Is the housing market, an engine of economic growth, starting to sputter?
Home sales are slowing, spurring debate about whether the culprit is rising mortgage rates or low housing supplies.
The past week, the average 30-year fixed mortgage rate increased from 4.61% to 4.66%, the highest level since May 2011, mortgage
giant Freddie Mac said Thursday. The rate is up from 3.95% at the start of the year and a recent low of 3.78% last September.
Thirty-year mortgage rates have risen in 15 of the first 21 weeks of 2018, the largest share since Freddie Mac began tracking the data in 1972. The healthy economy and prospects of higher inflation are pushing up yields on the 10-year Treasury bond to about 3%, and that rate directly affects mortgage rates.
The nearly three quarters of a percentage point increase in mortgage rates so far this year would boost the monthly payment on a $200,000 mortgage by about $85, according to Greg McBride, chief economist of Bankrate.com.
Some economists largely blame low housing supplies, not rates. There was a four-month inventory of existing homes on the market in April – the time it would take to exhaust the supply at the current sales pace — compared with a balanced six-month stockpile. When units go up for sale, buyers are snapping them up. Homes typically stayed on the market 26 days in April, the shortest time frame since NAR began tracking the data in 2011.
“I think the reason home sales are not rising is just that there’s no inventory,” says Freddie Mac Chief Economist Sam Khater.
Also, the skimpy supplies are pushing up prices, another factor that could be discouraging some buyers. The median price of an existing house was $257,900 last month, up 5.3% the past year.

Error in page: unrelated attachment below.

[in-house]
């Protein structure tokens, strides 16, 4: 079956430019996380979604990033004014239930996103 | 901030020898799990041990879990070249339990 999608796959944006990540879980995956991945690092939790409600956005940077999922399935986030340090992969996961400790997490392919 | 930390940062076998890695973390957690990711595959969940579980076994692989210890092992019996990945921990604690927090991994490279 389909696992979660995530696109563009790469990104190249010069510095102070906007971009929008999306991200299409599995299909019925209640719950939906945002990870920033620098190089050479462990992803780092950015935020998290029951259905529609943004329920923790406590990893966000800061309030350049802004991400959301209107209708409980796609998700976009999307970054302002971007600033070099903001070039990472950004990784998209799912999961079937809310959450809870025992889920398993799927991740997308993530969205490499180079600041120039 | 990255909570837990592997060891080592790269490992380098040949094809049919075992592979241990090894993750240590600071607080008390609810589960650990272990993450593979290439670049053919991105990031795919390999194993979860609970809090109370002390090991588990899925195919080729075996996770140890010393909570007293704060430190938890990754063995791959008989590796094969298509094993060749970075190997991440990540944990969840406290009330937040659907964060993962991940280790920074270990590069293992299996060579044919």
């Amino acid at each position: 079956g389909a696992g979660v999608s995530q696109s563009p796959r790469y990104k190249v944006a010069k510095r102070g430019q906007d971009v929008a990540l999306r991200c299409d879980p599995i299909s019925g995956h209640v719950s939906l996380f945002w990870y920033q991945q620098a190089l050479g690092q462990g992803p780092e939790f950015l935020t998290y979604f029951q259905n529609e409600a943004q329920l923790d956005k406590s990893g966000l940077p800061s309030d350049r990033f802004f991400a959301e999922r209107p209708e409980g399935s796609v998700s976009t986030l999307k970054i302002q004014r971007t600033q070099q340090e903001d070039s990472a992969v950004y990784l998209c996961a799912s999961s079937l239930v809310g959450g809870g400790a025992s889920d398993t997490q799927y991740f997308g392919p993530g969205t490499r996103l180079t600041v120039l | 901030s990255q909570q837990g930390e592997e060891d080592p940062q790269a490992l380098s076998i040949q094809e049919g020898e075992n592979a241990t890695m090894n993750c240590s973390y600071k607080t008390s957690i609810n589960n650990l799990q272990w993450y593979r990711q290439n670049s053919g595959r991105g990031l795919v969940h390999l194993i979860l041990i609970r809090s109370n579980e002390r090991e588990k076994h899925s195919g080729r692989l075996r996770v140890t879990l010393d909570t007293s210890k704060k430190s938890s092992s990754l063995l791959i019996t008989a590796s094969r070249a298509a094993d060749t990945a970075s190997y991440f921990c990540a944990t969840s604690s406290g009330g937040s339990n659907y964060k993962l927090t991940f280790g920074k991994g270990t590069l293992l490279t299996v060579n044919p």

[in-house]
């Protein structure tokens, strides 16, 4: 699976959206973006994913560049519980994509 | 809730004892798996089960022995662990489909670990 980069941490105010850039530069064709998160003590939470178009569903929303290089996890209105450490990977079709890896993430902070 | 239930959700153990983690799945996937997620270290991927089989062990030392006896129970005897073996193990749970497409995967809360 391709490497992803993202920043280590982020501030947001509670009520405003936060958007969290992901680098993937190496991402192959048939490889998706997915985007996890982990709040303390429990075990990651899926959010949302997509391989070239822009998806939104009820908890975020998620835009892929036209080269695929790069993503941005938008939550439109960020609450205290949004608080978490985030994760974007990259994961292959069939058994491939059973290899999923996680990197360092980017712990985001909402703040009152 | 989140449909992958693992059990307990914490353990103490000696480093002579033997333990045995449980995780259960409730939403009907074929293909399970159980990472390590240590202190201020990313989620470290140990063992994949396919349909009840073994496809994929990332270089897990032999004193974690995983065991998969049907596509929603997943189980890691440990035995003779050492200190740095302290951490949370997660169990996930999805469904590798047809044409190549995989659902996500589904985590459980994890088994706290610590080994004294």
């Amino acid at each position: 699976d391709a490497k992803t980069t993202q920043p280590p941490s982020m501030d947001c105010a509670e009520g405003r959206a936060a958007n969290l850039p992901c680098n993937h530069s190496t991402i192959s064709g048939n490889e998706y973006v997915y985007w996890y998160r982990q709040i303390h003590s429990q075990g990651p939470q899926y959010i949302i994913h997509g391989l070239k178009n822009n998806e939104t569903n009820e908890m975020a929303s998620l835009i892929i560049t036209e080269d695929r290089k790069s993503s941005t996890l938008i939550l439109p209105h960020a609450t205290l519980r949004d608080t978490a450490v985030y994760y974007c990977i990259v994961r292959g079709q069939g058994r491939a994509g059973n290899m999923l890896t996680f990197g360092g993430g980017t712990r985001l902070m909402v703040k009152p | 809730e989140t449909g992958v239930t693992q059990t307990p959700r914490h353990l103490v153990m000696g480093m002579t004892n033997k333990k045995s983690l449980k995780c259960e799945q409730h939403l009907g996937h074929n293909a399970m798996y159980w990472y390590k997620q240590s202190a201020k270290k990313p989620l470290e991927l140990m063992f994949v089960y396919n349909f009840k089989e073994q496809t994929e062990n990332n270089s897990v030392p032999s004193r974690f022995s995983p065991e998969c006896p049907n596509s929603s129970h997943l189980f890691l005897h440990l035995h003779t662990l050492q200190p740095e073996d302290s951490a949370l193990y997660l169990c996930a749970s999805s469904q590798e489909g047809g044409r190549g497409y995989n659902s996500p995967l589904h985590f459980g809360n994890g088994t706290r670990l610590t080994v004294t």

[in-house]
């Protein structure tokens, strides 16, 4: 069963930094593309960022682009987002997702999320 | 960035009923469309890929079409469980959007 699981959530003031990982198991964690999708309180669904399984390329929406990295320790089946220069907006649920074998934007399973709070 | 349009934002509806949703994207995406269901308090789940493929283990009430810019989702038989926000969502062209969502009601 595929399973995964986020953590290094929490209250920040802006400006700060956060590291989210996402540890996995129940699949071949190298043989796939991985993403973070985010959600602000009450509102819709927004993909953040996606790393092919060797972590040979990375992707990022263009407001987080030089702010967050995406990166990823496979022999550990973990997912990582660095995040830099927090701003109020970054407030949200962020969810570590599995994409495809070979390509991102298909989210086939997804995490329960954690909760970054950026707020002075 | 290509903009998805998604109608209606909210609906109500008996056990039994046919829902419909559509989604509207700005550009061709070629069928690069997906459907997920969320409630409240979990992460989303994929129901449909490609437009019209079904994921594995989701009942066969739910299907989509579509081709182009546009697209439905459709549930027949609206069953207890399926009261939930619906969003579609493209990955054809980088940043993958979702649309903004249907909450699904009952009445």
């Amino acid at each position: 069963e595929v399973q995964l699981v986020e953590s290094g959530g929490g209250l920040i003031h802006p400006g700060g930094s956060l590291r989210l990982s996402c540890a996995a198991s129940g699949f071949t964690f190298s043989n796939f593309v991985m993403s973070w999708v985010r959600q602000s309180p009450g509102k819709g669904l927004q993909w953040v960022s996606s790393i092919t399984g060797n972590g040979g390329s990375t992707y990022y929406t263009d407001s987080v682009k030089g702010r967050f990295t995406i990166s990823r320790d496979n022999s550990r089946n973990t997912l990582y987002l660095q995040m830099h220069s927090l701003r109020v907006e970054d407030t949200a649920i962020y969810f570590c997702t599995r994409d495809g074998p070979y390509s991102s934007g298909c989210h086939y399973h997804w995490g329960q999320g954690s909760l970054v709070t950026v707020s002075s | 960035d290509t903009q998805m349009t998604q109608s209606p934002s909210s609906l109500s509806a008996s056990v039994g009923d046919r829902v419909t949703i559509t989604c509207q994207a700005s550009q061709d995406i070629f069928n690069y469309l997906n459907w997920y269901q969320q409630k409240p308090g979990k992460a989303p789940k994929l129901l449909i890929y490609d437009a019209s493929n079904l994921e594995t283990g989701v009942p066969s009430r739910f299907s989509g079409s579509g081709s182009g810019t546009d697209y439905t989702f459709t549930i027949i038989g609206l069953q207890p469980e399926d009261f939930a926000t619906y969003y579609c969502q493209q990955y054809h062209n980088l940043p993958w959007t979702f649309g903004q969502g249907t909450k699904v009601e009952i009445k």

But amid solid job and income growth and a stronger economy, higher rates and prices won’t stop the vast majority of Millennials from buying their first homes, Khater says. Most will simply buy smaller units, he says. Alternatively, they’ll buy homes further from the urban areas where they work, says Zilllow Senior Economist Aaron Terrazas.
Yet both economists say higher rates are likely discouraging some existing homeowners who might otherwise sell their houses and buy larger ones. They may balk at forgoing their current low rates for a bigger monthly payment.
“If they don’t really need the extra space, they’re not going to move, Terrazas says. He believes home sales have been tempered by a combination of the low supplies, higher prices and mortgage rates, and wages that have risen only modestly.
But Ian Shepherdson, chief economist of Pantheon Macroeconomics, mostly attributes the tepid sales to higher mortgage rates. An index of mortgage applications for home purchases is up 3.5% from a year ago. But it’s down 6% on a seasonally adjusted basis since it peaked in December, Shepherdson says. Mortgage applications reflect home buyer demand and current rates, he says, rather than obstacles that may ultimately prevent shoppers from buying a house, such as low supplies and competition from other buyers.
“It’s wishful thinking to argue that this isn’t about rates,” he says. In recent years, he says, every half percentage point increase in rates has cut mortgage applications by about 8%.
Applications to refinance mortgages are more sensitive to rates and fell last week to the lowest level since December 2000, according to the Mortgage Bankers Association.
The effects of higher rates are likely to intensify, economists say. Khater predicts the average 30-year fixed rate will climb to about 5% by the end of the year.